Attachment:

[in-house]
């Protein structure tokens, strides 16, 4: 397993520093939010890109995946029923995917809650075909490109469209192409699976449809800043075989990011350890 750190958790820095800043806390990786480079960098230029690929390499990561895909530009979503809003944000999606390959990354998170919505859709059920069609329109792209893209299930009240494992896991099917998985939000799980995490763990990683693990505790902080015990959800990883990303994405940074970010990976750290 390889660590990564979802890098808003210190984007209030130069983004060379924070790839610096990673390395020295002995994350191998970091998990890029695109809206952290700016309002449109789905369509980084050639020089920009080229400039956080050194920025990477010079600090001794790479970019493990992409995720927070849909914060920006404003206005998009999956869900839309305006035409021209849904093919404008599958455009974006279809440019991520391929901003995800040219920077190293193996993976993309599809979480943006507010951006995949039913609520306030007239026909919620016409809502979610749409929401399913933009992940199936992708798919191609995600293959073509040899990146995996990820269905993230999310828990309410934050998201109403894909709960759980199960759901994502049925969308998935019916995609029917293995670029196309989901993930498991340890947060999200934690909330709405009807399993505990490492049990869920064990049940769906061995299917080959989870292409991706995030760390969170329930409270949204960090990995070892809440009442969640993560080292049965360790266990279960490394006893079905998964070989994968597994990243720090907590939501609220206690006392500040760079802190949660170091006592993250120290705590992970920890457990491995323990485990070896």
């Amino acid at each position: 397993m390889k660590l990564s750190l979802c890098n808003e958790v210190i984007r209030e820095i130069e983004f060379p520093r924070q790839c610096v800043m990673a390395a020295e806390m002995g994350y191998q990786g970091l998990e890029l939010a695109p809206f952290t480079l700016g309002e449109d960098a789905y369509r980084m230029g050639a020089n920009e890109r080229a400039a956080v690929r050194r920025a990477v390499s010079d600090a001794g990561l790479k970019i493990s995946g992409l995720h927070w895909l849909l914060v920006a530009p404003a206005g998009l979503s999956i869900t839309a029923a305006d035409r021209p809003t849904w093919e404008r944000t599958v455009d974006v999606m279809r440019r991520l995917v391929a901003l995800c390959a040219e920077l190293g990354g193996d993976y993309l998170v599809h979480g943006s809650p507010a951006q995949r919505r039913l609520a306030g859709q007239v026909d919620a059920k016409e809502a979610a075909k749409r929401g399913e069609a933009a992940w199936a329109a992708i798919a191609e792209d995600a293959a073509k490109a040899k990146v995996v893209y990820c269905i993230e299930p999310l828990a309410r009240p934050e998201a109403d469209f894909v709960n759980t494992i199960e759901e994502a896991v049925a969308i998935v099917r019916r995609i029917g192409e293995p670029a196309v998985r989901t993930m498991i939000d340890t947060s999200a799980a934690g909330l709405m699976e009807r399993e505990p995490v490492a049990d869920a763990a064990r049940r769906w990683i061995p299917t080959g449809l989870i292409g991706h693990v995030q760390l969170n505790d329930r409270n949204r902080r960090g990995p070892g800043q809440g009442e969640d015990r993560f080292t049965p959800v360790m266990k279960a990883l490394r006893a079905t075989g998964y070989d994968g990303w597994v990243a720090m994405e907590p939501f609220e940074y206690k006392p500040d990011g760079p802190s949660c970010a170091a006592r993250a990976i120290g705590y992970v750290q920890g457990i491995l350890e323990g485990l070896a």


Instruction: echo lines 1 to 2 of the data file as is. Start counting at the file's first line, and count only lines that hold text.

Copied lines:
[in-house]
């Protein structure tokens, strides 16, 4: 397993520093939010890109995946029923995917809650075909490109469209192409699976449809800043075989990011350890 750190958790820095800043806390990786480079960098230029690929390499990561895909530009979503809003944000999606390959990354998170919505859709059920069609329109792209893209299930009240494992896991099917998985939000799980995490763990990683693990505790902080015990959800990883990303994405940074970010990976750290 390889660590990564979802890098808003210190984007209030130069983004060379924070790839610096990673390395020295002995994350191998970091998990890029695109809206952290700016309002449109789905369509980084050639020089920009080229400039956080050194920025990477010079600090001794790479970019493990992409995720927070849909914060920006404003206005998009999956869900839309305006035409021209849904093919404008599958455009974006279809440019991520391929901003995800040219920077190293193996993976993309599809979480943006507010951006995949039913609520306030007239026909919620016409809502979610749409929401399913933009992940199936992708798919191609995600293959073509040899990146995996990820269905993230999310828990309410934050998201109403894909709960759980199960759901994502049925969308998935019916995609029917293995670029196309989901993930498991340890947060999200934690909330709405009807399993505990490492049990869920064990049940769906061995299917080959989870292409991706995030760390969170329930409270949204960090990995070892809440009442969640993560080292049965360790266990279960490394006893079905998964070989994968597994990243720090907590939501609220206690006392500040760079802190949660170091006592993250120290705590992970920890457990491995323990485990070896």